This isn’t going to be one of those reviews where I say a lot. The book was too good, and too overwhelming. I could do it, but it might break me to try. And I’d rather not be broken. So instead, in this review, you will probably get a bunch of nonsense strung together in some stream-of-consciousness excuse for review writing. I DON’T EVEN FEEL BAD ABOUT IT.
The Likeness is the second book in Tana French’s Dublin Murder Squad books. You don’t need to have read the first book (In the Woods), but you really, really should. One, because it’s great. And two, because it will give you context for the story of Cassie Maddox in this book. I love Cassie. I loved her in the first book, and I love her even more in this one. Each book follows a different detective from the Murder Squad, and each book features previous characters in the series to different degrees. Cassie is the former partner of the protagonist in book one, and the protagonist in book two is Cassie’s supervisor in this one.
Anyway, in this one Detective Cassie Maddox, fresh from her own set of traumas (see: In the Woods) is caught up in a murder case of a woman who not only could be her identical twin, but it seems the woman has also been living on a fake identity created by Cassie years before for an undercover case. Hence: The Likeness. The uncanny resemblance is never really justified, and the fact that Cassie uses it to infiltrate the lives of Lexie’s closest friends is something that you just have to accept. If you can’t, you’re not going to enjoy the book. But if you can, this book is phenomenal. For me, that likeness was not a big deal. For me, it was obvious almost from the beginning it was just a (very powerful) way in for French to explore Cassie’s inner life by means of a metaphor made very real.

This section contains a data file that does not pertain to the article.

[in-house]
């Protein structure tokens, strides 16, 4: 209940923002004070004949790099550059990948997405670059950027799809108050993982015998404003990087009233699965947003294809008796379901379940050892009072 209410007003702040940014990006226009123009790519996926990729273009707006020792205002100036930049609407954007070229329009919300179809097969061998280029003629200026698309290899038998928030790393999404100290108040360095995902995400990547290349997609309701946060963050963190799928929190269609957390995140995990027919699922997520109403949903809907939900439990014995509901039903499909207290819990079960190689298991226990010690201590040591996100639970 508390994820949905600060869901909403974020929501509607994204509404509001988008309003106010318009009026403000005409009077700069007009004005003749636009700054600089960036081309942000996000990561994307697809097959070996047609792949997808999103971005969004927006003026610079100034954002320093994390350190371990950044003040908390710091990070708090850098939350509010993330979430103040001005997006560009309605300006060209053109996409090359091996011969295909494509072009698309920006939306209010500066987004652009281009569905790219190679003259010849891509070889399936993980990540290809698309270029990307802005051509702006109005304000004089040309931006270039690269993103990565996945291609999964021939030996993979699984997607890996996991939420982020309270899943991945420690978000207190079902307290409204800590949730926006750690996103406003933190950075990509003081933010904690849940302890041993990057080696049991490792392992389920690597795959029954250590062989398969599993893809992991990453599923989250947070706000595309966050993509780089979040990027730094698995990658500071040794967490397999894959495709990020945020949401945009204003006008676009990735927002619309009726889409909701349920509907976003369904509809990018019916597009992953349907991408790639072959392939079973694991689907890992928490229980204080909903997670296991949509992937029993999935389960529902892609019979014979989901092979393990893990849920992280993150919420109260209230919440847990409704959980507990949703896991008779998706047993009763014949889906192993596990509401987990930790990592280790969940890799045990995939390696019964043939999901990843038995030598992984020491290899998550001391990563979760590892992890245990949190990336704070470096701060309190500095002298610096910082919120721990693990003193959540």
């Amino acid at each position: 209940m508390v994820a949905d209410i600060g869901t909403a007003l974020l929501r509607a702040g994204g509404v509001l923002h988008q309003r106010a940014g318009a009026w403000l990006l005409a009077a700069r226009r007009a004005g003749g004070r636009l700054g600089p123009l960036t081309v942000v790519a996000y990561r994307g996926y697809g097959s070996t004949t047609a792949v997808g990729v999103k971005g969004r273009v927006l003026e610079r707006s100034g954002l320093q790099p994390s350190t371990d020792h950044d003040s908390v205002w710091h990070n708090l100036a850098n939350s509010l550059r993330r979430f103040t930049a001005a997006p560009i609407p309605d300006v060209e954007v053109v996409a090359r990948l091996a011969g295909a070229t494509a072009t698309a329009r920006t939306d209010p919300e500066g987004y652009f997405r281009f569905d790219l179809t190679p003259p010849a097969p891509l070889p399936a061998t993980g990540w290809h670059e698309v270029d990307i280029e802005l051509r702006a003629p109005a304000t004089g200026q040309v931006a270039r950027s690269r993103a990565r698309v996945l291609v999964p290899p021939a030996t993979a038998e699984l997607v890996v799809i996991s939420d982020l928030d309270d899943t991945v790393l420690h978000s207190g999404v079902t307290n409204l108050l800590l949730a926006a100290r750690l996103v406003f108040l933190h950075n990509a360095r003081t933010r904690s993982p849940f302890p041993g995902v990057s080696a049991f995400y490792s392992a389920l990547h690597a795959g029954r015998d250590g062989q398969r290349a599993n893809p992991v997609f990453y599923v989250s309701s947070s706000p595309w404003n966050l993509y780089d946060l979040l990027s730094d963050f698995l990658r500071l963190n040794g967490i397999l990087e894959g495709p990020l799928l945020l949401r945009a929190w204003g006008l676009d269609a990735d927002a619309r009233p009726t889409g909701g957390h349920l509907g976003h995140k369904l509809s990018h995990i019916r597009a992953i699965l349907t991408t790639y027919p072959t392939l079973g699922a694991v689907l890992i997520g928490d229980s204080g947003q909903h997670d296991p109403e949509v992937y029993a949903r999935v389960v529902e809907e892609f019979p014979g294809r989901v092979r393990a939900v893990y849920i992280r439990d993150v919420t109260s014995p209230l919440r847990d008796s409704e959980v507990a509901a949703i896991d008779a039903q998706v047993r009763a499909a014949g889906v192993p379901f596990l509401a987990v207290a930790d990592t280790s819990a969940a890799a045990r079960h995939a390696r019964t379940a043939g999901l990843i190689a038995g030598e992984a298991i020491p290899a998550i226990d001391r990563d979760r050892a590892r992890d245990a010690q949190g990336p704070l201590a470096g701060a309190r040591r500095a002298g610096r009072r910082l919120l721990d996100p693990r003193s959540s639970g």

This is a book about identity, and about family and regret, and the things you’ve lost and can never get back. It’s about the things you have to give up to get the things you want, and the things you want being forever out of reach. It’s totally heartbreaking.
It’s also a murder mystery, with a truly enthralling (and frightening) mystery. But really, Tana French writes mystery books where the main thing you come for isn’t the mystery. The main thing you’re there for is the intense psychological work she does with her characters. I’ve never read a series before where an author is so able to suck you in to a fictional character’s mind to the point that it actually becomes difficult to separate yourself from that character. Finishing the book, or pulling away from the book in between listening sessions, was an exercise in discombobulation, every time. (The audiobook is EXCELLENT.)
I highly, highly recommend this series.